|Institution:||University College Cork|
|Keywords:||Pastoral Romance; The epistolary novel; The domestic novel; The Gothic novel; The didactic novel; Jane Austen; Pastoral romance; Women's contribution to English literature; English fiction – Women authors – History and criticism|
|Full text PDF:||http://hdl.handle.net/10468/1528|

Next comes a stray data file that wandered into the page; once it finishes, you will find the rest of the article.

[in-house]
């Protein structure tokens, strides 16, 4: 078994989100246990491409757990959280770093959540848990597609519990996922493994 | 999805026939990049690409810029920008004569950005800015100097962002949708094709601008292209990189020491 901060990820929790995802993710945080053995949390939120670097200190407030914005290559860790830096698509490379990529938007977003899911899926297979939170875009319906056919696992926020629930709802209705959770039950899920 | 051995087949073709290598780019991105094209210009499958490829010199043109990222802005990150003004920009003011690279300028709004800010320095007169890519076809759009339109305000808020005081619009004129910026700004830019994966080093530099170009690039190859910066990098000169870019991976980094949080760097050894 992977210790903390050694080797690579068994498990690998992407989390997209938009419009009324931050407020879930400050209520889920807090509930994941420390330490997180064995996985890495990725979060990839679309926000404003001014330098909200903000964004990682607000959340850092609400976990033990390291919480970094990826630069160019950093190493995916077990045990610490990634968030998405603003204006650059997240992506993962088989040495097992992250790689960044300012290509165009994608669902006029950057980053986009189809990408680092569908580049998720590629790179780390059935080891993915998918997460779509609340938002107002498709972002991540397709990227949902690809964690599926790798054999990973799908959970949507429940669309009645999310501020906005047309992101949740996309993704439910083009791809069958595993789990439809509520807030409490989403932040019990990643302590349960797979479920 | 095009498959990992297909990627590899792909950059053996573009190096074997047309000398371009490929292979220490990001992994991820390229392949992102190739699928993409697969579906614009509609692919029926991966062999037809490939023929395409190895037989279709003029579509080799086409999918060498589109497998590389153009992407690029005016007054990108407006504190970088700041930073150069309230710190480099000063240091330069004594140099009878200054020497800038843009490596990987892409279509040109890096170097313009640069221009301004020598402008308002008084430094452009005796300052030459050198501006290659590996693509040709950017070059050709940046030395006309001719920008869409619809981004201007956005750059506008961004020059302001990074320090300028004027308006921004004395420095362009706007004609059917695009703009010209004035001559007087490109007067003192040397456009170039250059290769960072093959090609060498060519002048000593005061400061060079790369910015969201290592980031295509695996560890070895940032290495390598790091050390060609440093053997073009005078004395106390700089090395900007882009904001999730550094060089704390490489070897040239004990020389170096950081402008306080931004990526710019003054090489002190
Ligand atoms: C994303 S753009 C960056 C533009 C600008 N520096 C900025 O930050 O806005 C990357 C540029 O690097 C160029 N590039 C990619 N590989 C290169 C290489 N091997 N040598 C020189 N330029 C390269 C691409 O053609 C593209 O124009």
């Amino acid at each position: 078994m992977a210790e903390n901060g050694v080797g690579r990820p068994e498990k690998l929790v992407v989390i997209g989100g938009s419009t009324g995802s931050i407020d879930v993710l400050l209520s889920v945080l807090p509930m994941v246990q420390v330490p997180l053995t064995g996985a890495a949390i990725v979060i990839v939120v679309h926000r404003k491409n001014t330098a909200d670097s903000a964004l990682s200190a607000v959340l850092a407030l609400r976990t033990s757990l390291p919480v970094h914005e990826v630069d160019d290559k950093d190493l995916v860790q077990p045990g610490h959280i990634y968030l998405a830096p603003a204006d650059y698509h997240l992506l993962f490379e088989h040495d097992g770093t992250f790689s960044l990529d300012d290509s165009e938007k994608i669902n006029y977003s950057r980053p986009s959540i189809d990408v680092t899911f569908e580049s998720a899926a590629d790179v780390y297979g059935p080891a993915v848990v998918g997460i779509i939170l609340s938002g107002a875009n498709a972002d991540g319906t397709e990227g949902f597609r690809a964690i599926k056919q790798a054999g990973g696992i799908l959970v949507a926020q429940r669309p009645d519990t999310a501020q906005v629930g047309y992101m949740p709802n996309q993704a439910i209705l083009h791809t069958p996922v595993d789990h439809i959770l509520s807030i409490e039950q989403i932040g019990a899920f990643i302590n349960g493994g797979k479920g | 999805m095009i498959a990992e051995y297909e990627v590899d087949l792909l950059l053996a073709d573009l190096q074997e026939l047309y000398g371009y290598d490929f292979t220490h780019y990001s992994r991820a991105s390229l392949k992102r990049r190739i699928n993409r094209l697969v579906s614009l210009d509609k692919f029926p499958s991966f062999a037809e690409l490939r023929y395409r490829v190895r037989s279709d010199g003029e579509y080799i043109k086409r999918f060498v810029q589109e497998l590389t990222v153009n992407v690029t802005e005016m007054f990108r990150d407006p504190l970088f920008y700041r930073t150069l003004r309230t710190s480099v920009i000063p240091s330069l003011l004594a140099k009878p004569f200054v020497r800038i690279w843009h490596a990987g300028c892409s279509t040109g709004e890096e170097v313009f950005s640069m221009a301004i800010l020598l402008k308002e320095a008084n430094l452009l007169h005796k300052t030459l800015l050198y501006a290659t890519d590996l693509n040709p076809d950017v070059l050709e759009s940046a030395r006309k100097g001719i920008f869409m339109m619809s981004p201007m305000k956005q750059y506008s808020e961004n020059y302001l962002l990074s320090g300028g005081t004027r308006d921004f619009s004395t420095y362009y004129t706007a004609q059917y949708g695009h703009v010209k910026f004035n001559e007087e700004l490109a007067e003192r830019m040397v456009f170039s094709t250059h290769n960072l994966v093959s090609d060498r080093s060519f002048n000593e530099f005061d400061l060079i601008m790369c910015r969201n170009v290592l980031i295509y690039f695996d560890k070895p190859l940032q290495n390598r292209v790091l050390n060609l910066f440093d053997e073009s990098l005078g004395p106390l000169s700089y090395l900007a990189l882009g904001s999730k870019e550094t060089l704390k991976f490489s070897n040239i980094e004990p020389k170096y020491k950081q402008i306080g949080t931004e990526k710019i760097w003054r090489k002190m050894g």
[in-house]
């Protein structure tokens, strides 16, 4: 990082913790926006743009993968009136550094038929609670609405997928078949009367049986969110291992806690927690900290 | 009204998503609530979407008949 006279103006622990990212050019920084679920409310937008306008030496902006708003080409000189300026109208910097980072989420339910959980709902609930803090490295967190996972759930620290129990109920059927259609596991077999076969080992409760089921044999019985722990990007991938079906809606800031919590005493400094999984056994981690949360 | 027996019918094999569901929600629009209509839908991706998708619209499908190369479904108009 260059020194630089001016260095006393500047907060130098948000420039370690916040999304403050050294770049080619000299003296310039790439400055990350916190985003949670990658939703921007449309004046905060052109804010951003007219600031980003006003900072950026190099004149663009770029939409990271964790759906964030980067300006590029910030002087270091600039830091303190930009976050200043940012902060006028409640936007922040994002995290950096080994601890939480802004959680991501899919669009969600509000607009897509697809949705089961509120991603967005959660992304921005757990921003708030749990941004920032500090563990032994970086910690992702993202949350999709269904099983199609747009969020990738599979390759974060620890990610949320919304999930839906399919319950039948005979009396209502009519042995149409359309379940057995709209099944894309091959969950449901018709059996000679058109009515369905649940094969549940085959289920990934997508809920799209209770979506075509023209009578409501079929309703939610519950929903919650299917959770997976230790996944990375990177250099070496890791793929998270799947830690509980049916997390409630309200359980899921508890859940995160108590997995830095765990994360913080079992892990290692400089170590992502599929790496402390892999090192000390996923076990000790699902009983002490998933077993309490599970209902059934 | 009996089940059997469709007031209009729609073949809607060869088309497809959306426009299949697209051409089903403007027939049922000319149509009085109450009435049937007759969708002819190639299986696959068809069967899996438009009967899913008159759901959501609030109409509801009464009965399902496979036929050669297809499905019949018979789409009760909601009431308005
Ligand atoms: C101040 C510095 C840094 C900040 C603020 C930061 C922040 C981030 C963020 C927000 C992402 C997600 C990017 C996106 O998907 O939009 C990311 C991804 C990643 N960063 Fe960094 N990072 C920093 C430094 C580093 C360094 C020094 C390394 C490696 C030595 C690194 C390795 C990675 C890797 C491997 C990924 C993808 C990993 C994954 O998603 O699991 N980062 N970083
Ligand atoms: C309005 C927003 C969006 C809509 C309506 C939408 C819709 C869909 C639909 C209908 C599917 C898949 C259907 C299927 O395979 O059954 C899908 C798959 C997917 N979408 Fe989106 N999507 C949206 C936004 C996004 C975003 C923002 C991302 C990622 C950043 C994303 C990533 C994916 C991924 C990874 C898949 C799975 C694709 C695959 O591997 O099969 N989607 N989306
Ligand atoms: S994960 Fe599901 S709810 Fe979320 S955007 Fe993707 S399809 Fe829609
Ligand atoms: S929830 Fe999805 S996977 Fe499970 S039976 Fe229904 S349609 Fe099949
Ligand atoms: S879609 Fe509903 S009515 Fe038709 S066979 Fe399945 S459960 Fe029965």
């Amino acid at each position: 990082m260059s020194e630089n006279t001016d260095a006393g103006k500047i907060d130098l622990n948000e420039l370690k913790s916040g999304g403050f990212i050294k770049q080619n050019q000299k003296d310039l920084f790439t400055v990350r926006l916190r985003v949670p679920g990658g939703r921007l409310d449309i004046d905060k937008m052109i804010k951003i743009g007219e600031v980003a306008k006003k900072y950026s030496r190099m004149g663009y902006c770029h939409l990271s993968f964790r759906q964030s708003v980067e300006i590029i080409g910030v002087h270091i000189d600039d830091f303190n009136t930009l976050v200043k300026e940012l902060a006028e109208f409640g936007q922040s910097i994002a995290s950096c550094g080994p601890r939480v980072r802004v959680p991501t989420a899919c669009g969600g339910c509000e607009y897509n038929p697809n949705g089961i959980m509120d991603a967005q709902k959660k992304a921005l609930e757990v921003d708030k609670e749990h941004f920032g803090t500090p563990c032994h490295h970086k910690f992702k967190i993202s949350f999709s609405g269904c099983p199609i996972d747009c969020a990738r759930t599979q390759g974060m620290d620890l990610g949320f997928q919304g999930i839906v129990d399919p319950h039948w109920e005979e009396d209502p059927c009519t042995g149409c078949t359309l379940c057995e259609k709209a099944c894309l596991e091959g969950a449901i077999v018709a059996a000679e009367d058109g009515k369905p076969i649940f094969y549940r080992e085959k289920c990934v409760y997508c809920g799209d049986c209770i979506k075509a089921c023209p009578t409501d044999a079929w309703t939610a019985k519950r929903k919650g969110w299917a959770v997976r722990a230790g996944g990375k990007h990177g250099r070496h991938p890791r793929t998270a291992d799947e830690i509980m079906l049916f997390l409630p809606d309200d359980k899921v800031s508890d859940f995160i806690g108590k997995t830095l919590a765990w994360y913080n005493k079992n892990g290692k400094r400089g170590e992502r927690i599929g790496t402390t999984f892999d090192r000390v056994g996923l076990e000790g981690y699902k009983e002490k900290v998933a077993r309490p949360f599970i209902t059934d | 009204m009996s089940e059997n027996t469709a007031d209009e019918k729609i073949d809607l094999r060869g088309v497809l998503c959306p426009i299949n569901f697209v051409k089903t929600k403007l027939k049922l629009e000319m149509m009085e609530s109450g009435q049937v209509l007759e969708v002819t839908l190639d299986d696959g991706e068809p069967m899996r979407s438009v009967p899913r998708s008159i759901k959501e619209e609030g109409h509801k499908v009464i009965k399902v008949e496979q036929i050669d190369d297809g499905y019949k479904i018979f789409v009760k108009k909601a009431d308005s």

Accepted Version Women's contribution to literature is no arbitrary or artificial distinction. However much the reformer may welcome, or the conservative lament, the growth of a harmonious sharing of ideals between men and women, that growth has been a hard-fought struggle. It has been an escape from a prison, which, when it did not entirely shut out the greater world, at least enclosed a little world of education meant for women, literature adapted to the supposed limitations of their intellect, and a course of action prescribed by the other sex. To show how the literary efforts of women developed and justified their claims to free activity is the purpose of this thesis.